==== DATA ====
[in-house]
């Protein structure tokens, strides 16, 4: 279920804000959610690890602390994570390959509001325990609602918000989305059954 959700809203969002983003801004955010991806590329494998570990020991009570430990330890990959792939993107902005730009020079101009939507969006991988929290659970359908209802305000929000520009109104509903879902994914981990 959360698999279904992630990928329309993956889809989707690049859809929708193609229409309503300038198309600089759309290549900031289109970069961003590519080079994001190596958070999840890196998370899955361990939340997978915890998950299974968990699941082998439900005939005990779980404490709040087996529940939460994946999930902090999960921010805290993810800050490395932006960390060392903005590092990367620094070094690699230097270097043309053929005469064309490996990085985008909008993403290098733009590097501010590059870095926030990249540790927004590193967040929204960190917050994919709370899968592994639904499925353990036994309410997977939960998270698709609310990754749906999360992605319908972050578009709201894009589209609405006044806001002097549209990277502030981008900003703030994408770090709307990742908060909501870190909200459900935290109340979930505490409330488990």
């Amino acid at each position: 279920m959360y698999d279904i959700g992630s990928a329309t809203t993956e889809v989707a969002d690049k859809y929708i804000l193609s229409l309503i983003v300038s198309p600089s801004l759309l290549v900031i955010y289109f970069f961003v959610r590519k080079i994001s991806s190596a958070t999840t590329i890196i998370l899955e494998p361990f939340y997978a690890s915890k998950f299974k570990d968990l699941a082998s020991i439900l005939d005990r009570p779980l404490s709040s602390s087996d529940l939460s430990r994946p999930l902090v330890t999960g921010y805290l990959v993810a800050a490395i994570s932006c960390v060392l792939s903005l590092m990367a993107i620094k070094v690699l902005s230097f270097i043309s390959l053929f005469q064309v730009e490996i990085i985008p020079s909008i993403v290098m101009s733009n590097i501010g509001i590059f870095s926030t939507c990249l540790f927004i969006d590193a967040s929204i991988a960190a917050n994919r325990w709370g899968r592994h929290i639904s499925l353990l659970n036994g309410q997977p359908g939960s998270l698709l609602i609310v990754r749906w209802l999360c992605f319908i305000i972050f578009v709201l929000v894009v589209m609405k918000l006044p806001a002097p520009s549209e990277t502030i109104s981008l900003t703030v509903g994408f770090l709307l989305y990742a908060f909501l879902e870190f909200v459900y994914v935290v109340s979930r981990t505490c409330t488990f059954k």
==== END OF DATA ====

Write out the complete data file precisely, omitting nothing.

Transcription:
[in-house]
């Protein structure tokens, strides 16, 4: 279920804000959610690890602390994570390959509001325990609602918000989305059954 959700809203969002983003801004955010991806590329494998570990020991009570430990330890990959792939993107902005730009020079101009939507969006991988929290659970359908209802305000929000520009109104509903879902994914981990 959360698999279904992630990928329309993956889809989707690049859809929708193609229409309503300038198309600089759309290549900031289109970069961003590519080079994001190596958070999840890196998370899955361990939340997978915890998950299974968990699941082998439900005939005990779980404490709040087996529940939460994946999930902090999960921010805290993810800050490395932006960390060392903005590092990367620094070094690699230097270097043309053929005469064309490996990085985008909008993403290098733009590097501010590059870095926030990249540790927004590193967040929204960190917050994919709370899968592994639904499925353990036994309410997977939960998270698709609310990754749906999360992605319908972050578009709201894009589209609405006044806001002097549209990277502030981008900003703030994408770090709307990742908060909501870190909200459900935290109340979930505490409330488990």
């Amino acid at each position: 279920m959360y698999d279904i959700g992630s990928a329309t809203t993956e889809v989707a969002d690049k859809y929708i804000l193609s229409l309503i983003v300038s198309p600089s801004l759309l290549v900031i955010y289109f970069f961003v959610r590519k080079i994001s991806s190596a958070t999840t590329i890196i998370l899955e494998p361990f939340y997978a690890s915890k998950f299974k570990d968990l699941a082998s020991i439900l005939d005990r009570p779980l404490s709040s602390s087996d529940l939460s430990r994946p999930l902090v330890t999960g921010y805290l990959v993810a800050a490395i994570s932006c960390v060392l792939s903005l590092m990367a993107i620094k070094v690699l902005s230097f270097i043309s390959l053929f005469q064309v730009e490996i990085i985008p020079s909008i993403v290098m101009s733009n590097i501010g509001i590059f870095s926030t939507c990249l540790f927004i969006d590193a967040s929204i991988a960190a917050n994919r325990w709370g899968r592994h929290i639904s499925l353990l659970n036994g309410q997977p359908g939960s998270l698709l609602i609310v990754r749906w209802l999360c992605f319908i305000i972050f578009v709201l929000v894009v589209m609405k918000l006044p806001a002097p520009s549209e990277t502030i109104s981008l900003t703030v509903g994408f770090l709307l989305y990742a908060f909501l879902e870190f909200v459900y994914v935290v109340s979930r981990t505490c409330t488990f059954k």